The Ax ( Donald E Westlake)

Wanted: Middle management for the oversight of an assembly line in an industrial paper factory. College degree and experience a must. Homicidal maniacs welcome to apply. Burke Devore is a typical middle-aged guy with a steady job, a wife and two kids. When he gets laid off he spends 2 years looking for new employment and realizes that there are too many people with more education and experience looking for similar work. Donald Westlake wrote this in 1997, but his publishers missed an opportunity during the last economic bust to reissue this book with great fanfare because it’s even more poignant now. There is not a single dull moment in the entire novel and to top it all off, the ending is even more brilliant.

After Burke reads an article in a trade journal about a factory doing the kind of work he specialized in along with an interview of a manager there, he realizes that it’s exactly the kind of job he’s suited for. Broke and desperate, Burke comes up with a unique solution. He’ll kill the manager and apply for his job. But with so many unemployed in his industry, there’s bound to be a better candidate. So Burke places a phony ad in a trade journal, collects the resumes of the people who would apply for the job, selects the ones who would be the most competition and sets out to eliminate the six people he’s identified. Burke knows it will take a terrible toll on him, but he’s determined to get that job. I’ve noted before that I’m amazed at how Westlake was always able to shift gears between his comic writing in books like his Dortmunder series and the hard boiled Parker crime novels he wrote as Richard Stark.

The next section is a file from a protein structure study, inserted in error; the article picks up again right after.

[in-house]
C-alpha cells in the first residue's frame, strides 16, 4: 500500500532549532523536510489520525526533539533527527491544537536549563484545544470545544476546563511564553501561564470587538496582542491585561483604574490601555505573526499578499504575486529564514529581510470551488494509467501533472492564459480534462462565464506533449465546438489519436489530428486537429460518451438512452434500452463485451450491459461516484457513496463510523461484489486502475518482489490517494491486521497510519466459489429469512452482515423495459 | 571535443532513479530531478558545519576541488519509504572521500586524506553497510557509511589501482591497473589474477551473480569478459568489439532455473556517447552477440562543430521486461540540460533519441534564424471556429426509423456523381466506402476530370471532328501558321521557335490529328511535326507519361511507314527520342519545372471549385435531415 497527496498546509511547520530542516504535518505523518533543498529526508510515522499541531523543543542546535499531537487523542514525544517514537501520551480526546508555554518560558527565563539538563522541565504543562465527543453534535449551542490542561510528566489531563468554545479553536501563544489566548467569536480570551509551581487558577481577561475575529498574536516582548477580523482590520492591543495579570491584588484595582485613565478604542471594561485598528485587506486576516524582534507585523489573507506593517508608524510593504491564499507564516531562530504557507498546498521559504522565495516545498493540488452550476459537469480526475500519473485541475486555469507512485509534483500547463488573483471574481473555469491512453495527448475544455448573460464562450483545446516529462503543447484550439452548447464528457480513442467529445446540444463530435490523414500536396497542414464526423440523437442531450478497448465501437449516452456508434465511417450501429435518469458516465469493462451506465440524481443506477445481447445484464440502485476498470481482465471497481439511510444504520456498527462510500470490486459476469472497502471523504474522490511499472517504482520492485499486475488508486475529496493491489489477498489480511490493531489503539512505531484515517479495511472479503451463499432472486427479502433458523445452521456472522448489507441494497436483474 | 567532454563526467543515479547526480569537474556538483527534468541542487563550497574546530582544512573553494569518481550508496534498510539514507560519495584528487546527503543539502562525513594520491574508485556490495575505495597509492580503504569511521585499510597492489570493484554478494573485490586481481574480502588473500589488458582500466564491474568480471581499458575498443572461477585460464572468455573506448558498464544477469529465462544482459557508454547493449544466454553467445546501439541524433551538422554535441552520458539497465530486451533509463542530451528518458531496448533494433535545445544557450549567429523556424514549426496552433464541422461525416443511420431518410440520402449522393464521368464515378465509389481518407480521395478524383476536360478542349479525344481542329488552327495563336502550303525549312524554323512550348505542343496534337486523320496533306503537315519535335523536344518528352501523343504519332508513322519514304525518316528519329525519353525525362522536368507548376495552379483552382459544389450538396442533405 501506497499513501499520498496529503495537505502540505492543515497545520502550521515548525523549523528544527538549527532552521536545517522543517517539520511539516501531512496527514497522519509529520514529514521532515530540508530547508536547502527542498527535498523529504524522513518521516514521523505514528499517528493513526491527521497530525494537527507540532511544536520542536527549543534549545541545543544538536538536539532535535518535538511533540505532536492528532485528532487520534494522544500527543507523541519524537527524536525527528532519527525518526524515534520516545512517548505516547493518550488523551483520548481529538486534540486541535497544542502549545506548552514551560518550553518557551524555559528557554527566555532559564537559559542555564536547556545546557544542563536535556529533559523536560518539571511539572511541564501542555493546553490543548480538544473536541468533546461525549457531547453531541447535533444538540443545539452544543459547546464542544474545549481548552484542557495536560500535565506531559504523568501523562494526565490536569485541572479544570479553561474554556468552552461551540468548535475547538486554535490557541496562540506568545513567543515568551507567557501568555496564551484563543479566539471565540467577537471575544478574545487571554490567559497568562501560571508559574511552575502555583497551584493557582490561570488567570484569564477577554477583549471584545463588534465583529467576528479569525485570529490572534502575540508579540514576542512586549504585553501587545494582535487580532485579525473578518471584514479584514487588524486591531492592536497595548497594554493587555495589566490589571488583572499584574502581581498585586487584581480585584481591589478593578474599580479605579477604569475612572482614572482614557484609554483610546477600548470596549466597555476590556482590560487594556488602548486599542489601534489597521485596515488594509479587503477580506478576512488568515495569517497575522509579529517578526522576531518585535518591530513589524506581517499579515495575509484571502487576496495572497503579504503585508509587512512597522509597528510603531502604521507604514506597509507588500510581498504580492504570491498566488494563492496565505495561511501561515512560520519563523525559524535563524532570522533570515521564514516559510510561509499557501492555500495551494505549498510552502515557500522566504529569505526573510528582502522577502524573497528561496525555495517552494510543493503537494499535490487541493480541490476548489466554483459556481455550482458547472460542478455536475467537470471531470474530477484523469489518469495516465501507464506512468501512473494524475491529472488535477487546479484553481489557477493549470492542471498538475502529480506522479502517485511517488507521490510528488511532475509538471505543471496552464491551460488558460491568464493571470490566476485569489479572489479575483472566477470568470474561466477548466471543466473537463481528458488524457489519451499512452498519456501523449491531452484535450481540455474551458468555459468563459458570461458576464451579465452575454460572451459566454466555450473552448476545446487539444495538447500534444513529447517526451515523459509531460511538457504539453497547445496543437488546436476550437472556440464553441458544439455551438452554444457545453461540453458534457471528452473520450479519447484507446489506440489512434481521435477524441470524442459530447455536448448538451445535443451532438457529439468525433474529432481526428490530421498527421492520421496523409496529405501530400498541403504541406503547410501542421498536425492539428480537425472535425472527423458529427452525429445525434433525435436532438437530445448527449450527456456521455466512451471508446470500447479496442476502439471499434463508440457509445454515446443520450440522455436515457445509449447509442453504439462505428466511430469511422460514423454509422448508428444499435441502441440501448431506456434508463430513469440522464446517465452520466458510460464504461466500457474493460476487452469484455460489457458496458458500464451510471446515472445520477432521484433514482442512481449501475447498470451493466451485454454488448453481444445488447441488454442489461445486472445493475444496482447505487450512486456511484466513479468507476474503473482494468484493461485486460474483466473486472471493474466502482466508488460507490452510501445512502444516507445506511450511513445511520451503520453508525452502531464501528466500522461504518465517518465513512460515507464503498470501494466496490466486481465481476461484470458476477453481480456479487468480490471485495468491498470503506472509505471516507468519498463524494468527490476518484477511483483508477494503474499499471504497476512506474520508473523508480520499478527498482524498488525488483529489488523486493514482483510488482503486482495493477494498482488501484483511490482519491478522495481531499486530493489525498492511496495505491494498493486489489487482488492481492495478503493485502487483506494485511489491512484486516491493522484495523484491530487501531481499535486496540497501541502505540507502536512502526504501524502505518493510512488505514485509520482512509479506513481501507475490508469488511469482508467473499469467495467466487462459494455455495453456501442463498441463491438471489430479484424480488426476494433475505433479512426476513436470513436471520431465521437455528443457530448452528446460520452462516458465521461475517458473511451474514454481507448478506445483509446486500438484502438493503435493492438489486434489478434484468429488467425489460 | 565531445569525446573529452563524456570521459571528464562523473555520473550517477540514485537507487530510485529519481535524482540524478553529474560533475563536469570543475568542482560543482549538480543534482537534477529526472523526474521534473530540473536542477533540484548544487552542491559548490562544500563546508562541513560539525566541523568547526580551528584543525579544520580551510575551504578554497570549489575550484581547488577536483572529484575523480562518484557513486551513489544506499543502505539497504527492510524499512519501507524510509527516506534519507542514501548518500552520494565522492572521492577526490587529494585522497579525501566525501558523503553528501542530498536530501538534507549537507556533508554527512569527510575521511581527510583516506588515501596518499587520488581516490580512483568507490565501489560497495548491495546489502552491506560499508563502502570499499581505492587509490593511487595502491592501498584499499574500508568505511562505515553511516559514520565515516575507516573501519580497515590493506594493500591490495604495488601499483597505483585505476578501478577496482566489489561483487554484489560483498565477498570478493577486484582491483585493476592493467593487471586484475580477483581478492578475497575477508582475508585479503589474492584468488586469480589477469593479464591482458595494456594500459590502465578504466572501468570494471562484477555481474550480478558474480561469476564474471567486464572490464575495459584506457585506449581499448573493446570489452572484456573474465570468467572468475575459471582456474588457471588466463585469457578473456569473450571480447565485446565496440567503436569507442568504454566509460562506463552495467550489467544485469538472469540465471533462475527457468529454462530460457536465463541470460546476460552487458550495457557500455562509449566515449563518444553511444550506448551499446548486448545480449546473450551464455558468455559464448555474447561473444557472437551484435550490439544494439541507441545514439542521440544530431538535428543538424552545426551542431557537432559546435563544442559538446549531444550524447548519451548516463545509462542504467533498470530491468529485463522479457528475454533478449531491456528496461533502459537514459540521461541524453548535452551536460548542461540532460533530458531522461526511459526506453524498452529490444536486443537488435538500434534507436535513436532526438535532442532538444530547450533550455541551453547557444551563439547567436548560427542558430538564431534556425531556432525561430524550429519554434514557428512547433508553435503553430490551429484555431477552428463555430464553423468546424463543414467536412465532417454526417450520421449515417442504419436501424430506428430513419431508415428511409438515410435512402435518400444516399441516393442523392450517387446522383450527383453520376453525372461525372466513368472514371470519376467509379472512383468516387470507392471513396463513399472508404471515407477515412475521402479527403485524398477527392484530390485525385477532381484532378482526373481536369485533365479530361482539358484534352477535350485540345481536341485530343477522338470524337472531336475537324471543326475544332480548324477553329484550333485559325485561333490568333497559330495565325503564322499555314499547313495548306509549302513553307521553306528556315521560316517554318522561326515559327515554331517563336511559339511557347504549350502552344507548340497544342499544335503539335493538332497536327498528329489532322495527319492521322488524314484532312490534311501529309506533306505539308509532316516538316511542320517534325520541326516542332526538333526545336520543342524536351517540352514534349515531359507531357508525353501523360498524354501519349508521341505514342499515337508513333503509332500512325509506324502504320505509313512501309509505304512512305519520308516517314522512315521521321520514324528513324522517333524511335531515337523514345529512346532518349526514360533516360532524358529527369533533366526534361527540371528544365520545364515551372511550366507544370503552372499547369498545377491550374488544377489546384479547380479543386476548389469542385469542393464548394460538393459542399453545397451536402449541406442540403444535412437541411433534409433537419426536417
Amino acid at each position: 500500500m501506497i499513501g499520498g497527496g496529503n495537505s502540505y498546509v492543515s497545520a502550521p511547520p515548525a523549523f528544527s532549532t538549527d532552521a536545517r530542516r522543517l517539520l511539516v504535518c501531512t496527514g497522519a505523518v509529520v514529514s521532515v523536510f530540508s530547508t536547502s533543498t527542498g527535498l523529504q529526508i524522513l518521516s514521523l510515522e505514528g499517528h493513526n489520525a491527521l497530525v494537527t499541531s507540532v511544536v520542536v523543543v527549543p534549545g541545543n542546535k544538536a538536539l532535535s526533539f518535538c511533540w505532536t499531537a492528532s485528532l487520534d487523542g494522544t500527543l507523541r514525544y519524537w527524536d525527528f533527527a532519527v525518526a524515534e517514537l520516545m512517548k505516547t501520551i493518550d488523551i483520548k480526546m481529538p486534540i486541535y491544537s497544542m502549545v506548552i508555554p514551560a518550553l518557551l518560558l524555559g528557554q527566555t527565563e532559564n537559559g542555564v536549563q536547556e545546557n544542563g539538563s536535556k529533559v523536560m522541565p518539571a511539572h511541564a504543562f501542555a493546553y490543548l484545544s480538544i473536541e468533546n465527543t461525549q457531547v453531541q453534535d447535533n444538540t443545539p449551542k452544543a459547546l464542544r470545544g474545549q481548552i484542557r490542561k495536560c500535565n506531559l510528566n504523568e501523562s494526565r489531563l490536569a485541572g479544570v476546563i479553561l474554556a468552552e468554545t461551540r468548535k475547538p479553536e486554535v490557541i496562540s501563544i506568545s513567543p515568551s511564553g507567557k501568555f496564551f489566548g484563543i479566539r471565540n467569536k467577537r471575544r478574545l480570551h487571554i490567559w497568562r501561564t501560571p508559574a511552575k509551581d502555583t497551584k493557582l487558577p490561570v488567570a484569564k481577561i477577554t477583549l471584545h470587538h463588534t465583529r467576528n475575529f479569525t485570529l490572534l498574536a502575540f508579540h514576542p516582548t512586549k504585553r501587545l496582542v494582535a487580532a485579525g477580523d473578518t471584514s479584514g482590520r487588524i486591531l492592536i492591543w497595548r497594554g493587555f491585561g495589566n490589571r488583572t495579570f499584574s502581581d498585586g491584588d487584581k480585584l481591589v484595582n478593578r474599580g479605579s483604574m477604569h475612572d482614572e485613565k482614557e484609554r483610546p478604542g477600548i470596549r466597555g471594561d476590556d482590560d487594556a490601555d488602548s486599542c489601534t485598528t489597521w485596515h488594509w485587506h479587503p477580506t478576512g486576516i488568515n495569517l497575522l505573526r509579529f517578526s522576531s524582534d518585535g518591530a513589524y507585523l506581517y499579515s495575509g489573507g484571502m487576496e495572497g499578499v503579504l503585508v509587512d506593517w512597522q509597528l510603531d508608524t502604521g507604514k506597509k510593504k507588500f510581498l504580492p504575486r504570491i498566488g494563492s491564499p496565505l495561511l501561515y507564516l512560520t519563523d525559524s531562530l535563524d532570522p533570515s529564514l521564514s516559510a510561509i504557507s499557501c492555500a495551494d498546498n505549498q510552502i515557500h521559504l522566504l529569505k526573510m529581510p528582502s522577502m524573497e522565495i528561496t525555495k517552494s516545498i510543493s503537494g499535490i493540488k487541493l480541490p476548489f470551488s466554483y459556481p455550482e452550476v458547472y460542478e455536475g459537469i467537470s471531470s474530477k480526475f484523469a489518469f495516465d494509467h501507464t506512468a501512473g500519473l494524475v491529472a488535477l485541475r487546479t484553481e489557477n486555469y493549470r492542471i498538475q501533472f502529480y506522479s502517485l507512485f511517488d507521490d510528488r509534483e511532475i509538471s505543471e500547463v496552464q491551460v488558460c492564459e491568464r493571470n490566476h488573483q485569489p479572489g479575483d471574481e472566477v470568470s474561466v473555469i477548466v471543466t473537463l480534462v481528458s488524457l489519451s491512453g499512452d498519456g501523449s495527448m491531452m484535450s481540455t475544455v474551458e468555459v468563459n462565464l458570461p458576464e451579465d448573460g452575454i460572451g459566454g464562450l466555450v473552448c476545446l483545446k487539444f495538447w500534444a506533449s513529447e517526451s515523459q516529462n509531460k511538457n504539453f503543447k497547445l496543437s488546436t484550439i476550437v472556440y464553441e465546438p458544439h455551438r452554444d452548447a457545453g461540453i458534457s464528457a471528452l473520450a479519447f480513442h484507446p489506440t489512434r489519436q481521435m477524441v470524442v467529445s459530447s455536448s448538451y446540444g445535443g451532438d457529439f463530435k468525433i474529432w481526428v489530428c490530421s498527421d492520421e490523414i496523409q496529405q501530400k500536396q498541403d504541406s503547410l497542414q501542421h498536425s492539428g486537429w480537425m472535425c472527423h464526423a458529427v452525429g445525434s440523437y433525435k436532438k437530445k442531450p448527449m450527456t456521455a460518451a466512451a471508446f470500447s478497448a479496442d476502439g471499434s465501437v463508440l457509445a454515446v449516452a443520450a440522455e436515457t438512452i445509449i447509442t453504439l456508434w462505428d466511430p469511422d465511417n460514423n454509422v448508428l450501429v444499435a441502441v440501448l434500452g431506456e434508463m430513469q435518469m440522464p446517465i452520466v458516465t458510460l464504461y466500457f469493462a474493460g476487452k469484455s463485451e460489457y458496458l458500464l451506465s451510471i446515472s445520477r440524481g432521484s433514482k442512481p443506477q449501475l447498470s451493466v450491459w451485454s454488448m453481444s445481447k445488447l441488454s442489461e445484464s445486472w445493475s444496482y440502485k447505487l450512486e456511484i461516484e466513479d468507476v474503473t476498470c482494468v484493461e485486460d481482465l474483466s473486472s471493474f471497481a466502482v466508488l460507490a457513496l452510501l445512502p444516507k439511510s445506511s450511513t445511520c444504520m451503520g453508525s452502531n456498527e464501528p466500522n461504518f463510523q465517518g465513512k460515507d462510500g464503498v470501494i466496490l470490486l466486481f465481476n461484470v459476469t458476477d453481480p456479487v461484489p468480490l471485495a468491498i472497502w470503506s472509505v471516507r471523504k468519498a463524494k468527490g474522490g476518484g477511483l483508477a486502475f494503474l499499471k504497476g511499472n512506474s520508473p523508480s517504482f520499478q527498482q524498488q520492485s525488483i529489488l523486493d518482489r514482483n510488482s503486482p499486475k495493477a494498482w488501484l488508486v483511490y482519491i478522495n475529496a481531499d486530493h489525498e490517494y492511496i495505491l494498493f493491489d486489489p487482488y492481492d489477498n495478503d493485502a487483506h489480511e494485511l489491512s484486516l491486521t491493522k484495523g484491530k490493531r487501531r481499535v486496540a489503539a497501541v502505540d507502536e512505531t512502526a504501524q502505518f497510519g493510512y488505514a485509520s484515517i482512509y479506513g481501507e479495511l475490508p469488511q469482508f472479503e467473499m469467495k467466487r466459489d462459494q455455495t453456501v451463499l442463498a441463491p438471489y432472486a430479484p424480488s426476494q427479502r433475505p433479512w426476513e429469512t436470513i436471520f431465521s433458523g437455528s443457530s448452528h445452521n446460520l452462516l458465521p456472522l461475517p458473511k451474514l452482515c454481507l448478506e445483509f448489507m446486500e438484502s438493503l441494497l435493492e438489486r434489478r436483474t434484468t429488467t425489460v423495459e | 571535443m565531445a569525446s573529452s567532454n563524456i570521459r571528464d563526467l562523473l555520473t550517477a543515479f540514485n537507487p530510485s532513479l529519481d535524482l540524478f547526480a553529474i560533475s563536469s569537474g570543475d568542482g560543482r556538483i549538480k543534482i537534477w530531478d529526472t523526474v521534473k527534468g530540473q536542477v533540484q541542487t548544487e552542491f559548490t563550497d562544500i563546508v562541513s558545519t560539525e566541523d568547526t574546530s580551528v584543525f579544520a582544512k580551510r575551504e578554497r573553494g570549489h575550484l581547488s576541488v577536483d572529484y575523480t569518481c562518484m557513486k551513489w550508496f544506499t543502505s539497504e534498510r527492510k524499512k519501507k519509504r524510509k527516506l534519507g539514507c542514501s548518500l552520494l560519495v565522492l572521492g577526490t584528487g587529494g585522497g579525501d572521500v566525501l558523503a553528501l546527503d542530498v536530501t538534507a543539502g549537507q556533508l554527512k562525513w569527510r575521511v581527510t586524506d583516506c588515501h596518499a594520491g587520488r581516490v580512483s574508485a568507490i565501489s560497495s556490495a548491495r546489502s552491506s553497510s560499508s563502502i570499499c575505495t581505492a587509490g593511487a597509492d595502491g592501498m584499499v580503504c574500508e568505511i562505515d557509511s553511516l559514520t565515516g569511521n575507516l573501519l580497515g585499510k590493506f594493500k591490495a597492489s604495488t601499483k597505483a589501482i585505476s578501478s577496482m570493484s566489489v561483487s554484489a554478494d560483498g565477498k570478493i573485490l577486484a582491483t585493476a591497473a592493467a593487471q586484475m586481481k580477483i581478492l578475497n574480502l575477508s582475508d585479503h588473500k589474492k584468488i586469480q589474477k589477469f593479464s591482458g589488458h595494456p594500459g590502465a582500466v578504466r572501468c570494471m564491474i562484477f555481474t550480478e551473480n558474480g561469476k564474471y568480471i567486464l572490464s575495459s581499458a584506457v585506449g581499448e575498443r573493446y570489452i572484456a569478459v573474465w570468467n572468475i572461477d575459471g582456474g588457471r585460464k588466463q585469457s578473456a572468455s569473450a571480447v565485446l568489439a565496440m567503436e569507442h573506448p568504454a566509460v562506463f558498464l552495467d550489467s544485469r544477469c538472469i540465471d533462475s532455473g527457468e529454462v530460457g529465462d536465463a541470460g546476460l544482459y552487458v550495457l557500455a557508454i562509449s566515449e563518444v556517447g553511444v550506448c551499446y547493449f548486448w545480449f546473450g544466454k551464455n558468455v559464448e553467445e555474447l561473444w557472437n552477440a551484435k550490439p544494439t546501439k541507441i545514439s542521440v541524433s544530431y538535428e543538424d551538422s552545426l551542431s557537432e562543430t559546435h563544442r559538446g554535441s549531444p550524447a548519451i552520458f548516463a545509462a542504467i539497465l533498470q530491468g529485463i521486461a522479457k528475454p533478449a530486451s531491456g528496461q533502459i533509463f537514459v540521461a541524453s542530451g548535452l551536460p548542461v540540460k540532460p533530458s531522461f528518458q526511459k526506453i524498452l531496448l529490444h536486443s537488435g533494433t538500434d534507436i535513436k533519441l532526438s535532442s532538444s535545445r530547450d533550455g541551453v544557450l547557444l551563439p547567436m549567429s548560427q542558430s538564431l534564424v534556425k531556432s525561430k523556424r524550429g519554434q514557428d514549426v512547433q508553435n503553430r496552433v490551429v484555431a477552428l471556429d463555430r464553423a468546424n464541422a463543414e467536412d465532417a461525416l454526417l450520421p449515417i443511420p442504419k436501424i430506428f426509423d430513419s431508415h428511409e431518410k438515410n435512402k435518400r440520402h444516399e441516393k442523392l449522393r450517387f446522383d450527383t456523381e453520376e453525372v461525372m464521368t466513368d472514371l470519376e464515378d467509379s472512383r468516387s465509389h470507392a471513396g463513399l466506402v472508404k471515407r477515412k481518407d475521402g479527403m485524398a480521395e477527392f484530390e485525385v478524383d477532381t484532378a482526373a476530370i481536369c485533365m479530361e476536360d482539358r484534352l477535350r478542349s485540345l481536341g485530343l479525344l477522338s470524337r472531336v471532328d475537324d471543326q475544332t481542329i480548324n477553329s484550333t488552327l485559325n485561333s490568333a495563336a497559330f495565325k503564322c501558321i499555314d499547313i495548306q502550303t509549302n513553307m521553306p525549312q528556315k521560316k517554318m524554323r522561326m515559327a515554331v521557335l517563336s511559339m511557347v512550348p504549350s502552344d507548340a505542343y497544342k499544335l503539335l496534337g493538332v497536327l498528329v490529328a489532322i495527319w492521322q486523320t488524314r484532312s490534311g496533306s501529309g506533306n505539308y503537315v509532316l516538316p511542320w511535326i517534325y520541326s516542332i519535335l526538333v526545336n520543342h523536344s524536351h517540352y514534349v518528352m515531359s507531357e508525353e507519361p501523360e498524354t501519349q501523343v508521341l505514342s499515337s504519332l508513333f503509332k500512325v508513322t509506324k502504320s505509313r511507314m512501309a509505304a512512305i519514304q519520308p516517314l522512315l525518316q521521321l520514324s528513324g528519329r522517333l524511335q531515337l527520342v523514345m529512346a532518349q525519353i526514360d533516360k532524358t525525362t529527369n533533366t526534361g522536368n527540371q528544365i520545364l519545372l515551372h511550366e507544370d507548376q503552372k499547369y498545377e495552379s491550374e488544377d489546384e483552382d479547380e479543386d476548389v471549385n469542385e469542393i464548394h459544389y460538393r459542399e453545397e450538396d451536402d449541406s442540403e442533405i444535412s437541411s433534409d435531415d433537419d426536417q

This is another facet of his writing. The concept seems almost darkly funny at first, and this could have been played for black humour easily. But Westlake writes a taut and tragic tale of an ordinary guy committing horrific crimes, and he makes the point that it’s more than just economics driving Burke. His identity is wrapped up in his job, and he has come to conclusion that he’s acting in self-defense to preserve himself and his family. I also liked how Westlake portrayed Burke going through various kinds of emotions related to his murders. Sometimes he’s overwhelmed with guilt. Sometimes he gets incredibly angry at the people in his way. Sometimes he has nothing but contempt for his victims for not being as willing as he is to do what it takes. The whole book is pretty chilling, and Burke comes across as a character that you’ll both sympathize with and fear. A classic pulp novel by a great writer.



  1. This premise sounds amazing! Definitely a book I’ll be sure to pick up, thanks for sharing!

    Liked by 1 person

  2. My pleasure. Thanks for commenting! 🙂


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